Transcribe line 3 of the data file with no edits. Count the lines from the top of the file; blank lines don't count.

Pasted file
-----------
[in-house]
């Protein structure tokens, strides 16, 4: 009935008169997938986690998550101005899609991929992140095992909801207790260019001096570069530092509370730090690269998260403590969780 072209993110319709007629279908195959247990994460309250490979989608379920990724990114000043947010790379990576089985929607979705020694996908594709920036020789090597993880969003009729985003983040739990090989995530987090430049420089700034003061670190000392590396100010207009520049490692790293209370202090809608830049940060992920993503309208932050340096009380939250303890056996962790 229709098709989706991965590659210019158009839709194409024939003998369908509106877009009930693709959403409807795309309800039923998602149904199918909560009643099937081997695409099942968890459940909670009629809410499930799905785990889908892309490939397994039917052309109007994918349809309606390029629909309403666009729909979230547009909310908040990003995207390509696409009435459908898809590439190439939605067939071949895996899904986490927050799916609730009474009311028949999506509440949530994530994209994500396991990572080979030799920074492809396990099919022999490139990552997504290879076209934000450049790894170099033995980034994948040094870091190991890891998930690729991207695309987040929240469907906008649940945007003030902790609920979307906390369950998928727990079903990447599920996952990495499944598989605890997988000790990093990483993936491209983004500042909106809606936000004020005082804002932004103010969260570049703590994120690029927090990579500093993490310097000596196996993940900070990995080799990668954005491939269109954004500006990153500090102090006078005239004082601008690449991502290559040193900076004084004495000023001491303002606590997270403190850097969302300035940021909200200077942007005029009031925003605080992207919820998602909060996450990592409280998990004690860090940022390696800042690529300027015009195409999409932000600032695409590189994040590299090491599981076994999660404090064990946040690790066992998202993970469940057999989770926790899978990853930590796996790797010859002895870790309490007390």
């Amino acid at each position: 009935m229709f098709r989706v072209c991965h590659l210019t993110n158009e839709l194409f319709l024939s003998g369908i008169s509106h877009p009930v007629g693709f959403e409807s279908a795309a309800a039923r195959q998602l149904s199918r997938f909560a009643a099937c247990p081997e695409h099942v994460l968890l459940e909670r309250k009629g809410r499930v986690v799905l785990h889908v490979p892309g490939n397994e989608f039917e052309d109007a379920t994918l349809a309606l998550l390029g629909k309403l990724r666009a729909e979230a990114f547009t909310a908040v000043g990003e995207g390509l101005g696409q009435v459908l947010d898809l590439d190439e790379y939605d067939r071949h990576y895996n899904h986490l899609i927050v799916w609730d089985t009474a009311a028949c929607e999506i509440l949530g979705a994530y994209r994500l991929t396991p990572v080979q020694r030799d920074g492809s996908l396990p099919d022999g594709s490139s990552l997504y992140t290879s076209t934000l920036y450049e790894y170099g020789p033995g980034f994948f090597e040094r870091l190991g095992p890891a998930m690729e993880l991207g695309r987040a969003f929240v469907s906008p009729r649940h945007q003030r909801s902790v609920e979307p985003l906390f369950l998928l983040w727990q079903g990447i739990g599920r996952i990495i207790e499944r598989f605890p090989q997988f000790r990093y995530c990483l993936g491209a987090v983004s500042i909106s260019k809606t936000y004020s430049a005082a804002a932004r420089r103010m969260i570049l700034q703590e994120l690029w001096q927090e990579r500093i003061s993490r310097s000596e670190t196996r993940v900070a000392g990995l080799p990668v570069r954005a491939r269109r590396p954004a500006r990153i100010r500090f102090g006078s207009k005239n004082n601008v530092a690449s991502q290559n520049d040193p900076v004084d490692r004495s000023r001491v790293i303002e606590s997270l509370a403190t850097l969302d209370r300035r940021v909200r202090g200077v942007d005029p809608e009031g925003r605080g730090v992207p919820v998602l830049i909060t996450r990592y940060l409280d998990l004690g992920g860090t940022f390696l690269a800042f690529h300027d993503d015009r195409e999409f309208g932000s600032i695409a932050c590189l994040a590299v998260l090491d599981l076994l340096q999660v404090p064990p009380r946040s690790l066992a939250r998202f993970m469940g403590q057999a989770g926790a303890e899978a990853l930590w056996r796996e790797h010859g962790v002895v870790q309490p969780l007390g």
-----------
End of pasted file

């Amino acid at each position: 009935m229709f098709r989706v072209c991965h590659l210019t993110n158009e839709l194409f319709l024939s003998g369908i008169s509106h877009p009930v007629g693709f959403e409807s279908a795309a309800a039923r195959q998602l149904s199918r997938f909560a009643a099937c247990p081997e695409h099942v994460l968890l459940e909670r309250k009629g809410r499930v986690v799905l785990h889908v490979p892309g490939n397994e989608f039917e052309d109007a379920t994918l349809a309606l998550l390029g629909k309403l990724r666009a729909e979230a990114f547009t909310a908040v000043g990003e995207g390509l101005g696409q009435v459908l947010d898809l590439d190439e790379y939605d067939r071949h990576y895996n899904h986490l899609i927050v799916w609730d089985t009474a009311a028949c929607e999506i509440l949530g979705a994530y994209r994500l991929t396991p990572v080979q020694r030799d920074g492809s996908l396990p099919d022999g594709s490139s990552l997504y992140t290879s076209t934000l920036y450049e790894y170099g020789p033995g980034f994948f090597e040094r870091l190991g095992p890891a998930m690729e993880l991207g695309r987040a969003f929240v469907s906008p009729r649940h945007q003030r909801s902790v609920e979307p985003l906390f369950l998928l983040w727990q079903g990447i739990g599920r996952i990495i207790e499944r598989f605890p090989q997988f000790r990093y995530c990483l993936g491209a987090v983004s500042i909106s260019k809606t936000y004020s430049a005082a804002a932004r420089r103010m969260i570049l700034q703590e994120l690029w001096q927090e990579r500093i003061s993490r310097s000596e670190t196996r993940v900070a000392g990995l080799p990668v570069r954005a491939r269109r590396p954004a500006r990153i100010r500090f102090g006078s207009k005239n004082n601008v530092a690449s991502q290559n520049d040193p900076v004084d490692r004495s000023r001491v790293i303002e606590s997270l509370a403190t850097l969302d209370r300035r940021v909200r202090g200077v942007d005029p809608e009031g925003r605080g730090v992207p919820v998602l830049i909060t996450r990592y940060l409280d998990l004690g992920g860090t940022f390696l690269a800042f690529h300027d993503d015009r195409e999409f309208g932000s600032i695409a932050c590189l994040a590299v998260l090491d599981l076994l340096q999660v404090p064990p009380r946040s690790l066992a939250r998202f993970m469940g403590q057999a989770g926790a303890e899978a990853l930590w056996r796996e790797h010859g962790v002895v870790q309490p969780l007390g």